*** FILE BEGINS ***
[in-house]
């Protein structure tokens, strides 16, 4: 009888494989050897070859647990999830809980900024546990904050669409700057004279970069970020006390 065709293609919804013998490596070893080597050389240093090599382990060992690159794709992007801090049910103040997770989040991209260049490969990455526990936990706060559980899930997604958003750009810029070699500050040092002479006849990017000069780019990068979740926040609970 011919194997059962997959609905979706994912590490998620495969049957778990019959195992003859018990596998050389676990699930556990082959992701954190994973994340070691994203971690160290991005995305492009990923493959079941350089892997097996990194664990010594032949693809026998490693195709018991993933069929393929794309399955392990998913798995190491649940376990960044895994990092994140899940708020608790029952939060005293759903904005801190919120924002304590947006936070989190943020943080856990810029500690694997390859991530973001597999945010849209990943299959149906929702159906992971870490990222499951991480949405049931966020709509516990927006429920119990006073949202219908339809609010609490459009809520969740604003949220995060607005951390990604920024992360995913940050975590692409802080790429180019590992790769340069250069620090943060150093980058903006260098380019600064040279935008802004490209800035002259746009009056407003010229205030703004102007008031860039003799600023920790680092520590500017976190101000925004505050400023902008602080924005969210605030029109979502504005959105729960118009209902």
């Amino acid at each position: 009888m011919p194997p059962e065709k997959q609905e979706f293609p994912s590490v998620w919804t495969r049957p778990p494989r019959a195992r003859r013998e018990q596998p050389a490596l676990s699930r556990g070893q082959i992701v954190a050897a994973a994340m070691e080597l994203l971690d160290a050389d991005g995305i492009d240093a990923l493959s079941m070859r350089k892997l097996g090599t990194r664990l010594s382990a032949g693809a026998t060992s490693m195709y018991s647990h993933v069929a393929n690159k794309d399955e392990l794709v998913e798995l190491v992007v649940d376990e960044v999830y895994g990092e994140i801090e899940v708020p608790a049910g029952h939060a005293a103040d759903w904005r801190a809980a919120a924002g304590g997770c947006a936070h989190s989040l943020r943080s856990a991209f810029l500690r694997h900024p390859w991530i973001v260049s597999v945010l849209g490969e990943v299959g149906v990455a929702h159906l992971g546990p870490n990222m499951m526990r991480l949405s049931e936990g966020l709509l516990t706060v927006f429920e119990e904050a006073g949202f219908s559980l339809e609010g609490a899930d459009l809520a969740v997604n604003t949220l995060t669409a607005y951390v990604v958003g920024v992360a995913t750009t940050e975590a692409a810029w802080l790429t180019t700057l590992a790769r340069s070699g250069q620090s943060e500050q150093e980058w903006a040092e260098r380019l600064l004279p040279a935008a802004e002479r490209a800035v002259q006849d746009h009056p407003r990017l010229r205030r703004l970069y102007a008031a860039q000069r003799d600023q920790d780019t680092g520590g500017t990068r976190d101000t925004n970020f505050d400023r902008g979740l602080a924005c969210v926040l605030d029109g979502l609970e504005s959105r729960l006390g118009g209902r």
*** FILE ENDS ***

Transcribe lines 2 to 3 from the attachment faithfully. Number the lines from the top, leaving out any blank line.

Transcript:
């Protein structure tokens, strides 16, 4: 009888494989050897070859647990999830809980900024546990904050669409700057004279970069970020006390 065709293609919804013998490596070893080597050389240093090599382990060992690159794709992007801090049910103040997770989040991209260049490969990455526990936990706060559980899930997604958003750009810029070699500050040092002479006849990017000069780019990068979740926040609970 011919194997059962997959609905979706994912590490998620495969049957778990019959195992003859018990596998050389676990699930556990082959992701954190994973994340070691994203971690160290991005995305492009990923493959079941350089892997097996990194664990010594032949693809026998490693195709018991993933069929393929794309399955392990998913798995190491649940376990960044895994990092994140899940708020608790029952939060005293759903904005801190919120924002304590947006936070989190943020943080856990810029500690694997390859991530973001597999945010849209990943299959149906929702159906992971870490990222499951991480949405049931966020709509516990927006429920119990006073949202219908339809609010609490459009809520969740604003949220995060607005951390990604920024992360995913940050975590692409802080790429180019590992790769340069250069620090943060150093980058903006260098380019600064040279935008802004490209800035002259746009009056407003010229205030703004102007008031860039003799600023920790680092520590500017976190101000925004505050400023902008602080924005969210605030029109979502504005959105729960118009209902």
């Amino acid at each position: 009888m011919p194997p059962e065709k997959q609905e979706f293609p994912s590490v998620w919804t495969r049957p778990p494989r019959a195992r003859r013998e018990q596998p050389a490596l676990s699930r556990g070893q082959i992701v954190a050897a994973a994340m070691e080597l994203l971690d160290a050389d991005g995305i492009d240093a990923l493959s079941m070859r350089k892997l097996g090599t990194r664990l010594s382990a032949g693809a026998t060992s490693m195709y018991s647990h993933v069929a393929n690159k794309d399955e392990l794709v998913e798995l190491v992007v649940d376990e960044v999830y895994g990092e994140i801090e899940v708020p608790a049910g029952h939060a005293a103040d759903w904005r801190a809980a919120a924002g304590g997770c947006a936070h989190s989040l943020r943080s856990a991209f810029l500690r694997h900024p390859w991530i973001v260049s597999v945010l849209g490969e990943v299959g149906v990455a929702h159906l992971g546990p870490n990222m499951m526990r991480l949405s049931e936990g966020l709509l516990t706060v927006f429920e119990e904050a006073g949202f219908s559980l339809e609010g609490a899930d459009l809520a969740v997604n604003t949220l995060t669409a607005y951390v990604v958003g920024v992360a995913t750009t940050e975590a692409a810029w802080l790429t180019t700057l590992a790769r340069s070699g250069q620090s943060e500050q150093e980058w903006a040092e260098r380019l600064l004279p040279a935008a802004e002479r490209a800035v002259q006849d746009h009056p407003r990017l010229r205030r703004l970069y102007a008031a860039q000069r003799d600023q920790d780019t680092g520590g500017t990068r976190d101000t925004n970020f505050d400023r902008g979740l602080a924005c969210v926040l605030d029109g979502l609970e504005s959105r729960l006390g118009g209902r």